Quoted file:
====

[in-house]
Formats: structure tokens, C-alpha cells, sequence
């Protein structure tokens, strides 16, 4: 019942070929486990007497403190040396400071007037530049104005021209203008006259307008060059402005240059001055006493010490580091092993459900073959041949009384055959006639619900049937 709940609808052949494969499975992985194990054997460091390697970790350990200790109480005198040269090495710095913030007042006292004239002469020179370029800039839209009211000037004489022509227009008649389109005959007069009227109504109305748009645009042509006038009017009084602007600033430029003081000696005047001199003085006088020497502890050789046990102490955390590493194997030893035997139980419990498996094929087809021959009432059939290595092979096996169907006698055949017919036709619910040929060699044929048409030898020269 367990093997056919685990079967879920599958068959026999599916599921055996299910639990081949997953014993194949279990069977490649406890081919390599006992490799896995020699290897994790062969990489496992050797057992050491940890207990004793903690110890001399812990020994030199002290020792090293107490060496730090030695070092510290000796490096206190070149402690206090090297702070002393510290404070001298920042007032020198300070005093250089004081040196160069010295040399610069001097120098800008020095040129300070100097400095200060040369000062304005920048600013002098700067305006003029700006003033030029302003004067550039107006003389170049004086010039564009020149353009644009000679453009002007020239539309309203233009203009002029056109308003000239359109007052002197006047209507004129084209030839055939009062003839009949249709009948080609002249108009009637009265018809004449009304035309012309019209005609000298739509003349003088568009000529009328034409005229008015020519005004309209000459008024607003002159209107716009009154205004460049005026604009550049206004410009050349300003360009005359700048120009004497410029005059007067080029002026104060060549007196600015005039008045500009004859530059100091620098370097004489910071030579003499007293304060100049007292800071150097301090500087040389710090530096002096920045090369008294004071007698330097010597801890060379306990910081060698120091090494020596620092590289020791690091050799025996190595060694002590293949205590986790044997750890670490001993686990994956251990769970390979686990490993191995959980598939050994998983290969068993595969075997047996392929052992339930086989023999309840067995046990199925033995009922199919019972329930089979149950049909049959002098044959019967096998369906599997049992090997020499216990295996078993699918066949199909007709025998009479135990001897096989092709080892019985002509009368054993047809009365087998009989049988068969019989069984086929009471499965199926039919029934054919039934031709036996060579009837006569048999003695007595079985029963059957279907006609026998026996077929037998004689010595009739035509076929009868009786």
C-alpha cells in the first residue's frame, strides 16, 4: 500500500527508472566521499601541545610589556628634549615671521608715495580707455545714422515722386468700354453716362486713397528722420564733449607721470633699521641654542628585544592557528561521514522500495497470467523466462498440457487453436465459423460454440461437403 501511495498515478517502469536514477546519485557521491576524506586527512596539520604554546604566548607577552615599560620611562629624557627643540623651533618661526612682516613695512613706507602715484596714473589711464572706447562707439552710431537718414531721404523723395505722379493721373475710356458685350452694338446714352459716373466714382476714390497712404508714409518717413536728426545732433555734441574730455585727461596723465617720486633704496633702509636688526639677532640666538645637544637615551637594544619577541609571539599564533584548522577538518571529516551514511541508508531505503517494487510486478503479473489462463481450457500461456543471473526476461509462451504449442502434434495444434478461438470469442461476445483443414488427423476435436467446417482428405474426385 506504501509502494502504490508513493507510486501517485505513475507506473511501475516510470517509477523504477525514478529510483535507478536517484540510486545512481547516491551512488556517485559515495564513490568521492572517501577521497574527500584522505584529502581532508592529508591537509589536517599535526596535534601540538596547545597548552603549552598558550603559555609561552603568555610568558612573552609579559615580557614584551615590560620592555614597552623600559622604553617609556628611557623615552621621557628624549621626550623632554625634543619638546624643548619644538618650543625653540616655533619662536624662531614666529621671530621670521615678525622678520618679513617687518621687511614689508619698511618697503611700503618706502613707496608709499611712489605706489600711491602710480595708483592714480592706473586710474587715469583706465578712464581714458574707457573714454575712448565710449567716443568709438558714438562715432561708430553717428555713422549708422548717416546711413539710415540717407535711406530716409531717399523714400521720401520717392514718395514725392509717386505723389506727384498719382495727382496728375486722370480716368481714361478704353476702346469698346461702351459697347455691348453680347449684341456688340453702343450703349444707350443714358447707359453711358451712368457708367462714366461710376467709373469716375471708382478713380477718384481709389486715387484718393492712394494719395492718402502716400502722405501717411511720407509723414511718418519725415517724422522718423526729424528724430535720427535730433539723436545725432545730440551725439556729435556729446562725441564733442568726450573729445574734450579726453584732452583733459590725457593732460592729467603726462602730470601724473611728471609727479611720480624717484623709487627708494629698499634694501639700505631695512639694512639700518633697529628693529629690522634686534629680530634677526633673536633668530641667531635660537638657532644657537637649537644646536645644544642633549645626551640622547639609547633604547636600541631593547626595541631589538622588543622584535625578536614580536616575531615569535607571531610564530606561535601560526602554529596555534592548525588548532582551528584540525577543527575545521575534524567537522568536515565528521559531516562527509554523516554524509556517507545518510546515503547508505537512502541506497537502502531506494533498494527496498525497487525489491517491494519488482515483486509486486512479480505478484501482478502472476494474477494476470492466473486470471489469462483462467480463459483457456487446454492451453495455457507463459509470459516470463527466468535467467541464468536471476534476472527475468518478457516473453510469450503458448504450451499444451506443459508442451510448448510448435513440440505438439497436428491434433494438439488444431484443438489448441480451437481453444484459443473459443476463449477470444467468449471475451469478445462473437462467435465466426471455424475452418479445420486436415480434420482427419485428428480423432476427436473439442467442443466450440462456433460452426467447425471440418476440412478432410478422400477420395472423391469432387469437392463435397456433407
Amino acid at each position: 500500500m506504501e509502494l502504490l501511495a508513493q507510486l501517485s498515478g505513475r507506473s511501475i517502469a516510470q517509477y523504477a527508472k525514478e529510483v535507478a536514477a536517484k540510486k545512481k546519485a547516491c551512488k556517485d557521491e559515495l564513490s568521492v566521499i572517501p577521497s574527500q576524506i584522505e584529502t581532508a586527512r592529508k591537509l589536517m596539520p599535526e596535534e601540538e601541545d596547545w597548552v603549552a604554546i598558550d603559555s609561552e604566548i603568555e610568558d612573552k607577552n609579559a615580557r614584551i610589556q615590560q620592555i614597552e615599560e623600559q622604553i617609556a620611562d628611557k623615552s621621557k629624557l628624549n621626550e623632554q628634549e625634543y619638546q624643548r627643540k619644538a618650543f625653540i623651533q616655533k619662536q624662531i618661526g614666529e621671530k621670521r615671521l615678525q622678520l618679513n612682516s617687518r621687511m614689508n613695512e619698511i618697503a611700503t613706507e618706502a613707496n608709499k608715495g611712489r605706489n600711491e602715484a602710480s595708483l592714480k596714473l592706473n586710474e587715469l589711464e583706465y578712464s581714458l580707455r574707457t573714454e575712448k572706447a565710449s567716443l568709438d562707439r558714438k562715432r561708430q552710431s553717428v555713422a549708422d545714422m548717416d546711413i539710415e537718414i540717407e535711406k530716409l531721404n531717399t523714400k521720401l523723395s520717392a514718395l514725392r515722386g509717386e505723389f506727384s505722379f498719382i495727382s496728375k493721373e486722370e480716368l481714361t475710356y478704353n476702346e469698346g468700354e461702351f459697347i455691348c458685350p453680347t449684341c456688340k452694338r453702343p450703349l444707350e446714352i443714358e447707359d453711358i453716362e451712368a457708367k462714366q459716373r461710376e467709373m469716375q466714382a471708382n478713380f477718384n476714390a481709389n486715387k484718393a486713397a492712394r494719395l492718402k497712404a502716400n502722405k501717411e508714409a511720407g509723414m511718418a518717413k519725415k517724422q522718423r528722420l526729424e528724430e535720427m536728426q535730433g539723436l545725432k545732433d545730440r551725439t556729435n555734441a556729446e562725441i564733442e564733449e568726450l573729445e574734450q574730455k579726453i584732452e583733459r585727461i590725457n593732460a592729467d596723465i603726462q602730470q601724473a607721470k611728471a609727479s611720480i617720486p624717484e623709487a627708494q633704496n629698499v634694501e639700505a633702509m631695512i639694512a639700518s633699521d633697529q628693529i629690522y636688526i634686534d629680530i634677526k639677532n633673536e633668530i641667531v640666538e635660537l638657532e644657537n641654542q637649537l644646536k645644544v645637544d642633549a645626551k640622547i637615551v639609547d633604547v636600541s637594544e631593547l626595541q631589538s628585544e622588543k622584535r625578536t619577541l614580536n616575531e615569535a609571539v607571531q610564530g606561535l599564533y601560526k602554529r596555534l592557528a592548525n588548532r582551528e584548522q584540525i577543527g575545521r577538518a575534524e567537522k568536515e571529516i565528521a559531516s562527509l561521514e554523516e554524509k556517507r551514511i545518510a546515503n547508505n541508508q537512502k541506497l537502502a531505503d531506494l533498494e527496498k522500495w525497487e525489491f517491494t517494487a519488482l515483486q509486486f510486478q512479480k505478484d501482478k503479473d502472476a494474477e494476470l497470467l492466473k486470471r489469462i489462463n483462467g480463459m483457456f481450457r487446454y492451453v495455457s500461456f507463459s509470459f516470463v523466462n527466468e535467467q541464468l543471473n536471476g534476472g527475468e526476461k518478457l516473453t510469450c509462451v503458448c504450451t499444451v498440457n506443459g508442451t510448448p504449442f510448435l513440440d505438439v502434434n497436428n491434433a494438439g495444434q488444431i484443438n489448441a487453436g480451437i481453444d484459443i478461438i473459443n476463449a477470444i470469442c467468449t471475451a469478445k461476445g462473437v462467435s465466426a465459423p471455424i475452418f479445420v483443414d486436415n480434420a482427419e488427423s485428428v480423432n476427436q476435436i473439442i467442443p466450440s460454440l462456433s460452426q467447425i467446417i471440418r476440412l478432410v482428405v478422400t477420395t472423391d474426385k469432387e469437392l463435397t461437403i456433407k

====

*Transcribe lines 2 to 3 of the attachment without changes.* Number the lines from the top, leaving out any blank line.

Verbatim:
Formats: structure tokens, C-alpha cells, sequence
């Protein structure tokens, strides 16, 4: 019942070929486990007497403190040396400071007037530049104005021209203008006259307008060059402005240059001055006493010490580091092993459900073959041949009384055959006639619900049937 709940609808052949494969499975992985194990054997460091390697970790350990200790109480005198040269090495710095913030007042006292004239002469020179370029800039839209009211000037004489022509227009008649389109005959007069009227109504109305748009645009042509006038009017009084602007600033430029003081000696005047001199003085006088020497502890050789046990102490955390590493194997030893035997139980419990498996094929087809021959009432059939290595092979096996169907006698055949017919036709619910040929060699044929048409030898020269 367990093997056919685990079967879920599958068959026999599916599921055996299910639990081949997953014993194949279990069977490649406890081919390599006992490799896995020699290897994790062969990489496992050797057992050491940890207990004793903690110890001399812990020994030199002290020792090293107490060496730090030695070092510290000796490096206190070149402690206090090297702070002393510290404070001298920042007032020198300070005093250089004081040196160069010295040399610069001097120098800008020095040129300070100097400095200060040369000062304005920048600013002098700067305006003029700006003033030029302003004067550039107006003389170049004086010039564009020149353009644009000679453009002007020239539309309203233009203009002029056109308003000239359109007052002197006047209507004129084209030839055939009062003839009949249709009948080609002249108009009637009265018809004449009304035309012309019209005609000298739509003349003088568009000529009328034409005229008015020519005004309209000459008024607003002159209107716009009154205004460049005026604009550049206004410009050349300003360009005359700048120009004497410029005059007067080029002026104060060549007196600015005039008045500009004859530059100091620098370097004489910071030579003499007293304060100049007292800071150097301090500087040389710090530096002096920045090369008294004071007698330097010597801890060379306990910081060698120091090494020596620092590289020791690091050799025996190595060694002590293949205590986790044997750890670490001993686990994956251990769970390979686990490993191995959980598939050994998983290969068993595969075997047996392929052992339930086989023999309840067995046990199925033995009922199919019972329930089979149950049909049959002098044959019967096998369906599997049992090997020499216990295996078993699918066949199909007709025998009479135990001897096989092709080892019985002509009368054993047809009365087998009989049988068969019989069984086929009471499965199926039919029934054919039934031709036996060579009837006569048999003695007595079985029963059957279907006609026998026996077929037998004689010595009739035509076929009868009786």